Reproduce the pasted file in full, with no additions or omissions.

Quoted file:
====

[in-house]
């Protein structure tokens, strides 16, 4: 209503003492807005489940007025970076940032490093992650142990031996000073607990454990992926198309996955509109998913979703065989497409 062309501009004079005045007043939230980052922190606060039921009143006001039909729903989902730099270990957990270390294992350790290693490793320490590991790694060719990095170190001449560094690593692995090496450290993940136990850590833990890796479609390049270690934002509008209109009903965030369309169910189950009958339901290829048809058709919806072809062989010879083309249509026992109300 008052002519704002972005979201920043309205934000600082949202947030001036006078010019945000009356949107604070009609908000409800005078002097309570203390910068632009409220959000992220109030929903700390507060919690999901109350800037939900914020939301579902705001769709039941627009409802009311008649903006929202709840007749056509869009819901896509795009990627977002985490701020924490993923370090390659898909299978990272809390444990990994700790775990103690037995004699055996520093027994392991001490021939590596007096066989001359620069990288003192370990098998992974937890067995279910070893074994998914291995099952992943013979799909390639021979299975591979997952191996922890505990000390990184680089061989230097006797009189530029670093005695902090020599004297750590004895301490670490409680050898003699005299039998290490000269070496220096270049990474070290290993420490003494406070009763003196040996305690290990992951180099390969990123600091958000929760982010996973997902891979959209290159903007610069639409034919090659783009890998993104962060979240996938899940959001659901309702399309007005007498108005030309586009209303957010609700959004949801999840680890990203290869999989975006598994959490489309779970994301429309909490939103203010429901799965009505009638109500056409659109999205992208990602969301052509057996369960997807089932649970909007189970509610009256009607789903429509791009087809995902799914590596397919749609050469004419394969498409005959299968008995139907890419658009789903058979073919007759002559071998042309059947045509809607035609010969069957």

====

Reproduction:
[in-house]
């Protein structure tokens, strides 16, 4: 209503003492807005489940007025970076940032490093992650142990031996000073607990454990992926198309996955509109998913979703065989497409 062309501009004079005045007043939230980052922190606060039921009143006001039909729903989902730099270990957990270390294992350790290693490793320490590991790694060719990095170190001449560094690593692995090496450290993940136990850590833990890796479609390049270690934002509008209109009903965030369309169910189950009958339901290829048809058709919806072809062989010879083309249509026992109300 008052002519704002972005979201920043309205934000600082949202947030001036006078010019945000009356949107604070009609908000409800005078002097309570203390910068632009409220959000992220109030929903700390507060919690999901109350800037939900914020939301579902705001769709039941627009409802009311008649903006929202709840007749056509869009819901896509795009990627977002985490701020924490993923370090390659898909299978990272809390444990990994700790775990103690037995004699055996520093027994392991001490021939590596007096066989001359620069990288003192370990098998992974937890067995279910070893074994998914291995099952992943013979799909390639021979299975591979997952191996922890505990000390990184680089061989230097006797009189530029670093005695902090020599004297750590004895301490670490409680050898003699005299039998290490000269070496220096270049990474070290290993420490003494406070009763003196040996305690290990992951180099390969990123600091958000929760982010996973997902891979959209290159903007610069639409034919090659783009890998993104962060979240996938899940959001659901309702399309007005007498108005030309586009209303957010609700959004949801999840680890990203290869999989975006598994959490489309779970994301429309909490939103203010429901799965009505009638109500056409659109999205992208990602969301052509057996369960997807089932649970909007189970509610009256009607789903429509791009087809995902799914590596397919749609050469004419394969498409005959299968008995139907890419658009789903058979073919007759002559071998042309059947045509809607035609010969069957």